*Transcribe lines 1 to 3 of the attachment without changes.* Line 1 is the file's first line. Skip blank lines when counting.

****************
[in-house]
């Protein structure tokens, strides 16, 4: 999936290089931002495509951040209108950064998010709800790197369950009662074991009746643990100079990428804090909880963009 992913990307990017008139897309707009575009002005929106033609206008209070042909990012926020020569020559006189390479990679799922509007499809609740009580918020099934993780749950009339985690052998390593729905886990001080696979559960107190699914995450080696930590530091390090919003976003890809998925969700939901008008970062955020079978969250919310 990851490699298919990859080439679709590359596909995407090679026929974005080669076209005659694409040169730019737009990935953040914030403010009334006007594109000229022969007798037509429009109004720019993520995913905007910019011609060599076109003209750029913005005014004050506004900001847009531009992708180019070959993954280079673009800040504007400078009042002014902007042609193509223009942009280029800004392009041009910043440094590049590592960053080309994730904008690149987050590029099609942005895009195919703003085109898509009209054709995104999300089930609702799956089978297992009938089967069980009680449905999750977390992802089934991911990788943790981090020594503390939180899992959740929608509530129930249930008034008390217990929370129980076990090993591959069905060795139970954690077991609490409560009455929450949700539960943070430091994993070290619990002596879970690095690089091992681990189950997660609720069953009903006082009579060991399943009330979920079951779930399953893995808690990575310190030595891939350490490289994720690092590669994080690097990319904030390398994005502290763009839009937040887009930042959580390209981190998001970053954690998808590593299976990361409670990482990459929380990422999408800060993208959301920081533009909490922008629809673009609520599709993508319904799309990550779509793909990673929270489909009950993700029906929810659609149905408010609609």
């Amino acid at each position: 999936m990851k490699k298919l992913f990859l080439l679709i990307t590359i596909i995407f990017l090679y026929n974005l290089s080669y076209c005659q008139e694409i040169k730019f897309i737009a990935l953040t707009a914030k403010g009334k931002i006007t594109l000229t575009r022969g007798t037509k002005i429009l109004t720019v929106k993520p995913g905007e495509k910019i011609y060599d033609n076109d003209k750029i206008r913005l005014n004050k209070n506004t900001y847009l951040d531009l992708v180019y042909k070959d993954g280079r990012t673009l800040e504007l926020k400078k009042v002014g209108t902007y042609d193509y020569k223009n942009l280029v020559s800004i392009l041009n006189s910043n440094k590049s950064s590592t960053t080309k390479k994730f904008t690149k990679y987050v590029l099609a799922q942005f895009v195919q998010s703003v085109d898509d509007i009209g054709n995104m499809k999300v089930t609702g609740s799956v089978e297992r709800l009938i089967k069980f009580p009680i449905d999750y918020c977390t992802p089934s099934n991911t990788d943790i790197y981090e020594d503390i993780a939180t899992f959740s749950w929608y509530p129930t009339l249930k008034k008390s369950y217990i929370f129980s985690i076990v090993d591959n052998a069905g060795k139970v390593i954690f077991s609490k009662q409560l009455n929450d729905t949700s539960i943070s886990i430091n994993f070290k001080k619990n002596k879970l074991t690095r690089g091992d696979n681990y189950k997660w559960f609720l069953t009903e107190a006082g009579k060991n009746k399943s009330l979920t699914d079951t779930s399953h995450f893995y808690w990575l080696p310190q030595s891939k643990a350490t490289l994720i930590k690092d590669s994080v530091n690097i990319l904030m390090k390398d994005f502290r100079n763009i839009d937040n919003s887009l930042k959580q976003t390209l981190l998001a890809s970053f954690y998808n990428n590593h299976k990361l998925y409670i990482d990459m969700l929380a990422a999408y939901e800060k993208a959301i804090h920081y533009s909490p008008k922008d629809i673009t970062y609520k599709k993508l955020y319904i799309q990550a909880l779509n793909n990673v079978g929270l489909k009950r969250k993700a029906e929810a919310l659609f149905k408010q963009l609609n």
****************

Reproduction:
[in-house]
């Protein structure tokens, strides 16, 4: 999936290089931002495509951040209108950064998010709800790197369950009662074991009746643990100079990428804090909880963009 992913990307990017008139897309707009575009002005929106033609206008209070042909990012926020020569020559006189390479990679799922509007499809609740009580918020099934993780749950009339985690052998390593729905886990001080696979559960107190699914995450080696930590530091390090919003976003890809998925969700939901008008970062955020079978969250919310 990851490699298919990859080439679709590359596909995407090679026929974005080669076209005659694409040169730019737009990935953040914030403010009334006007594109000229022969007798037509429009109004720019993520995913905007910019011609060599076109003209750029913005005014004050506004900001847009531009992708180019070959993954280079673009800040504007400078009042002014902007042609193509223009942009280029800004392009041009910043440094590049590592960053080309994730904008690149987050590029099609942005895009195919703003085109898509009209054709995104999300089930609702799956089978297992009938089967069980009680449905999750977390992802089934991911990788943790981090020594503390939180899992959740929608509530129930249930008034008390217990929370129980076990090993591959069905060795139970954690077991609490409560009455929450949700539960943070430091994993070290619990002596879970690095690089091992681990189950997660609720069953009903006082009579060991399943009330979920079951779930399953893995808690990575310190030595891939350490490289994720690092590669994080690097990319904030390398994005502290763009839009937040887009930042959580390209981190998001970053954690998808590593299976990361409670990482990459929380990422999408800060993208959301920081533009909490922008629809673009609520599709993508319904799309990550779509793909990673929270489909009950993700029906929810659609149905408010609609």
């Amino acid at each position: 999936m990851k490699k298919l992913f990859l080439l679709i990307t590359i596909i995407f990017l090679y026929n974005l290089s080669y076209c005659q008139e694409i040169k730019f897309i737009a990935l953040t707009a914030k403010g009334k931002i006007t594109l000229t575009r022969g007798t037509k002005i429009l109004t720019v929106k993520p995913g905007e495509k910019i011609y060599d033609n076109d003209k750029i206008r913005l005014n004050k209070n506004t900001y847009l951040d531009l992708v180019y042909k070959d993954g280079r990012t673009l800040e504007l926020k400078k009042v002014g209108t902007y042609d193509y020569k223009n942009l280029v020559s800004i392009l041009n006189s910043n440094k590049s950064s590592t960053t080309k390479k994730f904008t690149k990679y987050v590029l099609a799922q942005f895009v195919q998010s703003v085109d898509d509007i009209g054709n995104m499809k999300v089930t609702g609740s799956v089978e297992r709800l009938i089967k069980f009580p009680i449905d999750y918020c977390t992802p089934s099934n991911t990788d943790i790197y981090e020594d503390i993780a939180t899992f959740s749950w929608y509530p129930t009339l249930k008034k008390s369950y217990i929370f129980s985690i076990v090993d591959n052998a069905g060795k139970v390593i954690f077991s609490k009662q409560l009455n929450d729905t949700s539960i943070s886990i430091n994993f070290k001080k619990n002596k879970l074991t690095r690089g091992d696979n681990y189950k997660w559960f609720l069953t009903e107190a006082g009579k060991n009746k399943s009330l979920t699914d079951t779930s399953h995450f893995y808690w990575l080696p310190q030595s891939k643990a350490t490289l994720i930590k690092d590669s994080v530091n690097i990319l904030m390090k390398d994005f502290r100079n763009i839009d937040n919003s887009l930042k959580q976003t390209l981190l998001a890809s970053f954690y998808n990428n590593h299976k990361l998925y409670i990482d990459m969700l929380a990422a999408y939901e800060k993208a959301i804090h920081y533009s909490p008008k922008d629809i673009t970062y609520k599709k993508l955020y319904i799309q990550a909880l779509n793909n990673v079978g929270l489909k009950r969250k993700a029906e929810a919310l659609f149905k408010q963009l609609n």